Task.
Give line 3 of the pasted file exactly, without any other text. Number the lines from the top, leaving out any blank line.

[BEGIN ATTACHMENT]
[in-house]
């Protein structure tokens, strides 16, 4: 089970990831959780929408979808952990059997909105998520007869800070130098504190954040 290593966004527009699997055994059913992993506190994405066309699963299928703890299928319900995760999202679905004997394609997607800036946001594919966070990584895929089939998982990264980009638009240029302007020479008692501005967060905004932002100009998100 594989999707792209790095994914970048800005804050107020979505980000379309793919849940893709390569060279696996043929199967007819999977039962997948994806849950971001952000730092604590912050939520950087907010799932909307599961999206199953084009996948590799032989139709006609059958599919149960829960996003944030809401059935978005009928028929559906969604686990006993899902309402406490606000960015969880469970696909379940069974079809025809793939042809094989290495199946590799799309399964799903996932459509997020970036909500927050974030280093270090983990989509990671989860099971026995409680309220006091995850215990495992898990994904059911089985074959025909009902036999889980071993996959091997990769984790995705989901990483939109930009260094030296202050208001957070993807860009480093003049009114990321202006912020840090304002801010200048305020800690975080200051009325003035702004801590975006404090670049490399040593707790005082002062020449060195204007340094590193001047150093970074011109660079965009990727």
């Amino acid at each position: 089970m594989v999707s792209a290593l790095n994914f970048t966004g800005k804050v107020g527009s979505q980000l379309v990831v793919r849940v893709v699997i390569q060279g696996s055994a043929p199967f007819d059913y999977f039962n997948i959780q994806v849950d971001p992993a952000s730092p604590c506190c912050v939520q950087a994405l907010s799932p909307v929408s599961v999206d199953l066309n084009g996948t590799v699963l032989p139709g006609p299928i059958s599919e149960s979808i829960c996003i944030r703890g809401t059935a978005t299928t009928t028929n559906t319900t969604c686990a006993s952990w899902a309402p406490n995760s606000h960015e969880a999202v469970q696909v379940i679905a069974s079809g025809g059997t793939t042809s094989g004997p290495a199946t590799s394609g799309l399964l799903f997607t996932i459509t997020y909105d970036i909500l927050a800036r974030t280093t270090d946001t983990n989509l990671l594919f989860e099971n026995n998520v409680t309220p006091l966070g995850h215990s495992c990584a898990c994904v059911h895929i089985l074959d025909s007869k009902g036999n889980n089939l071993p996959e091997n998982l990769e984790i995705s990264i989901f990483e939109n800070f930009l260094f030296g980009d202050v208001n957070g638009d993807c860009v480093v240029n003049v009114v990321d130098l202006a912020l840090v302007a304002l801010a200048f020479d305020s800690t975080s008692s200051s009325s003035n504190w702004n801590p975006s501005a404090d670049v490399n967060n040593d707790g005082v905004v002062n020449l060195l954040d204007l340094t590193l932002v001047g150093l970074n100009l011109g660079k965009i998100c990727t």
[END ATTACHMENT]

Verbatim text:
């Amino acid at each position: 089970m594989v999707s792209a290593l790095n994914f970048t966004g800005k804050v107020g527009s979505q980000l379309v990831v793919r849940v893709v699997i390569q060279g696996s055994a043929p199967f007819d059913y999977f039962n997948i959780q994806v849950d971001p992993a952000s730092p604590c506190c912050v939520q950087a994405l907010s799932p909307v929408s599961v999206d199953l066309n084009g996948t590799v699963l032989p139709g006609p299928i059958s599919e149960s979808i829960c996003i944030r703890g809401t059935a978005t299928t009928t028929n559906t319900t969604c686990a006993s952990w899902a309402p406490n995760s606000h960015e969880a999202v469970q696909v379940i679905a069974s079809g025809g059997t793939t042809s094989g004997p290495a199946t590799s394609g799309l399964l799903f997607t996932i459509t997020y909105d970036i909500l927050a800036r974030t280093t270090d946001t983990n989509l990671l594919f989860e099971n026995n998520v409680t309220p006091l966070g995850h215990s495992c990584a898990c994904v059911h895929i089985l074959d025909s007869k009902g036999n889980n089939l071993p996959e091997n998982l990769e984790i995705s990264i989901f990483e939109n800070f930009l260094f030296g980009d202050v208001n957070g638009d993807c860009v480093v240029n003049v009114v990321d130098l202006a912020l840090v302007a304002l801010a200048f020479d305020s800690t975080s008692s200051s009325s003035n504190w702004n801590p975006s501005a404090d670049v490399n967060n040593d707790g005082v905004v002062n020449l060195l954040d204007l340094t590193l932002v001047g150093l970074n100009l011109g660079k965009i998100c990727t």